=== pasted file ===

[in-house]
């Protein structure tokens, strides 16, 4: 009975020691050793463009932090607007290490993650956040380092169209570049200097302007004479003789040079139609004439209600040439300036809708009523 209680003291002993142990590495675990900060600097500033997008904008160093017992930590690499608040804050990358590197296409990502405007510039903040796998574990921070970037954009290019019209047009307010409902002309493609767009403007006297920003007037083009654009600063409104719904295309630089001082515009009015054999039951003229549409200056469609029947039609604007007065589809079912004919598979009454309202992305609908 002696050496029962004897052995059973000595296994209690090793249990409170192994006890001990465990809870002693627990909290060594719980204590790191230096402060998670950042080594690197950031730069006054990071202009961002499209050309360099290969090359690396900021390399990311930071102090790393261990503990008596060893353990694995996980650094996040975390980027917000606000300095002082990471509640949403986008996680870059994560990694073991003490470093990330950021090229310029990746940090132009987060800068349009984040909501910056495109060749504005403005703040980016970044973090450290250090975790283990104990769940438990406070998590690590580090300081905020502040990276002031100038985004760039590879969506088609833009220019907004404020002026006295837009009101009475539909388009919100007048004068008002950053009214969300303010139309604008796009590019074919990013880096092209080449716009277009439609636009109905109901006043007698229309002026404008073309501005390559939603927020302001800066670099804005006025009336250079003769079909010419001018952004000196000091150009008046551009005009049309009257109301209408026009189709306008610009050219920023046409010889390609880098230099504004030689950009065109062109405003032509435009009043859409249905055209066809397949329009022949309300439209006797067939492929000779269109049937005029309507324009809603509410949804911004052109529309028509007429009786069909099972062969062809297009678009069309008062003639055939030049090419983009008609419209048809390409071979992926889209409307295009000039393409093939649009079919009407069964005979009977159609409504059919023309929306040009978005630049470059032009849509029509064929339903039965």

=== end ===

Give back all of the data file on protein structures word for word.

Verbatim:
[in-house]
């Protein structure tokens, strides 16, 4: 009975020691050793463009932090607007290490993650956040380092169209570049200097302007004479003789040079139609004439209600040439300036809708009523 209680003291002993142990590495675990900060600097500033997008904008160093017992930590690499608040804050990358590197296409990502405007510039903040796998574990921070970037954009290019019209047009307010409902002309493609767009403007006297920003007037083009654009600063409104719904295309630089001082515009009015054999039951003229549409200056469609029947039609604007007065589809079912004919598979009454309202992305609908 002696050496029962004897052995059973000595296994209690090793249990409170192994006890001990465990809870002693627990909290060594719980204590790191230096402060998670950042080594690197950031730069006054990071202009961002499209050309360099290969090359690396900021390399990311930071102090790393261990503990008596060893353990694995996980650094996040975390980027917000606000300095002082990471509640949403986008996680870059994560990694073991003490470093990330950021090229310029990746940090132009987060800068349009984040909501910056495109060749504005403005703040980016970044973090450290250090975790283990104990769940438990406070998590690590580090300081905020502040990276002031100038985004760039590879969506088609833009220019907004404020002026006295837009009101009475539909388009919100007048004068008002950053009214969300303010139309604008796009590019074919990013880096092209080449716009277009439609636009109905109901006043007698229309002026404008073309501005390559939603927020302001800066670099804005006025009336250079003769079909010419001018952004000196000091150009008046551009005009049309009257109301209408026009189709306008610009050219920023046409010889390609880098230099504004030689950009065109062109405003032509435009009043859409249905055209066809397949329009022949309300439209006797067939492929000779269109049937005029309507324009809603509410949804911004052109529309028509007429009786069909099972062969062809297009678009069309008062003639055939030049090419983009008609419209048809390409071979992926889209409307295009000039393409093939649009079919009407069964005979009977159609409504059919023309929306040009978005630049470059032009849509029509064929339903039965």